The Source 1 Channel sits on top of Source 2, where the compositing process is concerned. So you can think of Source 2 as being kind of the background image and then Source 1 is the layer on top of it, as affected of course by the Blend mode, which is located right here next to the word Blending. Now, the most complicated options are these guys right here; Source 1 and Source 2, because they begin with the name of the image. 99 times out of 100 you're going to be blending channels inside of the foreground image with each other, so you're not going to change the image name.
Next, you drop down to these layer options, which are both Background in our case, because we're working inside of a flat image. However, if we were working inside of a layered image, we would have access to all of the layers. You generally want layer set to either Background, or in the case of a multi-layer image, Merged. And we'll see how that works later. Then you want to go ahead and set your Channels to the channels that you determined just a moment ago. So I decided that my base channel of strength was the Green Channel, which is why I am going to change Source 2 to Green.
Then I'm going to set the Source 1 Channel to the next best channel, which in our case is Blue. So I've got the Blue Channel sitting on top of the Green Channel and they're both by default getting multiplied together. Now, at this point you want to get a sense for whether you should Invert either of your channels, and the best way to determine whether an inversion is necessary or not is to view each one of the channels by itself. For example, let's say you want to see the Source 1 Channel, the one that's on top, you want to see what that Blue Channel looks like exclusively of the Green Channel.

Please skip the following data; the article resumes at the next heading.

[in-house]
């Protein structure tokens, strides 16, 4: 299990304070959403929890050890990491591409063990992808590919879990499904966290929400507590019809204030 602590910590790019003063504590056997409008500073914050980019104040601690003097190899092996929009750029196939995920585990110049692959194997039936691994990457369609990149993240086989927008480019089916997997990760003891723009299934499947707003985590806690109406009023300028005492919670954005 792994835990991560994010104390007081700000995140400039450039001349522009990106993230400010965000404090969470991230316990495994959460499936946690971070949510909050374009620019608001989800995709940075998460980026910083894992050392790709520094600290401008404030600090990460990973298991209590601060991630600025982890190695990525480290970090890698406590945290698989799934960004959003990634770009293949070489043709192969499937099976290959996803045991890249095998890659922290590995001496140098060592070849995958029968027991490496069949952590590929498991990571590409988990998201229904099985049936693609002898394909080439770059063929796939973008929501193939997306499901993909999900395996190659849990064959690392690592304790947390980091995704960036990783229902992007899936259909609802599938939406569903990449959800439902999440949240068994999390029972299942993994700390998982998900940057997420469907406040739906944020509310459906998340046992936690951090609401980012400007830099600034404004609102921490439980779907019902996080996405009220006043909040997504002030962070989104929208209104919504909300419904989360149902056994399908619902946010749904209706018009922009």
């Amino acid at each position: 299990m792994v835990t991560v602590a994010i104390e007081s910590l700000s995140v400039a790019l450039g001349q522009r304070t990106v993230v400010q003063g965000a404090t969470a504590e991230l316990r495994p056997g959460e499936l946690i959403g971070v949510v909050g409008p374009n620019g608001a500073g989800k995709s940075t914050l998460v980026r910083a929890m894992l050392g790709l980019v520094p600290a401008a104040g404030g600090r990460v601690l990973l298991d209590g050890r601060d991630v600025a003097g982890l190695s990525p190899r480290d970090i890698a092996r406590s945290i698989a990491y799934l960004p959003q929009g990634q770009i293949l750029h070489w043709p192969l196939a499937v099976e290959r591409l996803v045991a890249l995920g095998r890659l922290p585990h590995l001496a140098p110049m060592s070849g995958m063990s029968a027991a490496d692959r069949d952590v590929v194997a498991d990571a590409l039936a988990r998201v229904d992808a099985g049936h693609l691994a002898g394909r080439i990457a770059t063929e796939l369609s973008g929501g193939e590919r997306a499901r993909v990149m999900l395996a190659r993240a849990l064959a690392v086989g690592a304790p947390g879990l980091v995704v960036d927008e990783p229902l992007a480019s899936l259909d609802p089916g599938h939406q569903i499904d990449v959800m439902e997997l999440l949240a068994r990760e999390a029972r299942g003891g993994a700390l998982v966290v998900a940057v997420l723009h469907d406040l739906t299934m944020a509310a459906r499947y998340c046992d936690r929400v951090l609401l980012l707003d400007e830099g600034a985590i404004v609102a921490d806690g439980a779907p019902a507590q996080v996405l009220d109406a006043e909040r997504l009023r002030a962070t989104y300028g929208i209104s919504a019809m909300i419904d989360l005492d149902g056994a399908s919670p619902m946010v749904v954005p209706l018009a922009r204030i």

You would change the Blending option from Multiply to Normal. Now you're seeing the Blue Channel by itself. The black hair is darker than the background; we presumably want the opposite effect, so I'll go ahead and turn on the Invert checkbox. Now what to do about the Green Channel? Well, to determine that I need to see that channel, and the best way to do that is to reduce the Opacity value to 0%. That way we're seeing through the Blue Channel to the Green Channel below; again, the hair is dark against the bright background so I'll turn on the Invert checkbox for this channel as well. Now I'll go ahead and increase the Opacity value to 100%.
When you're working in Calculations and in Apply Image, 99 times out of 100 you want to leave that Opacity value to 100 %, except when checking out the contents of the channels independently, which means you are going to do all of the blending using the Blend mode. If you click on this Blend mode option, you'll see all of your Darken and Lighten and Contrast modes listed, they work just as we discussed in the Advanced Blending course. These guys right here though, Add and Subtract, include special options. So notice if I change the Blend mode to Linear Dodge (Add), which is the Add mode, we see an Opacity value, but that's it.
However, if I switch from Linear Dodge to Add, which is exactly the same formula, the effect does not change on screen, however we do see Offset and Scale values, which we need to take advantage of, because after all the composite image is way too bright. So we need to darken up the composition, and I'll show you how that works in the next exercise.
- Understanding the Calculations command
- Calculating masks with the Subtract and Add modes
- Enhancing a mask with Apply Image
- Creating a traditional blue screen mask
- Masking dark hair against a busy background
- Painting in missing hairs with a Wacom tablet
- Masking blonde hair and flames
- Performing selective edits with Dodge and Burn
- Masking a difficult image in multiple passes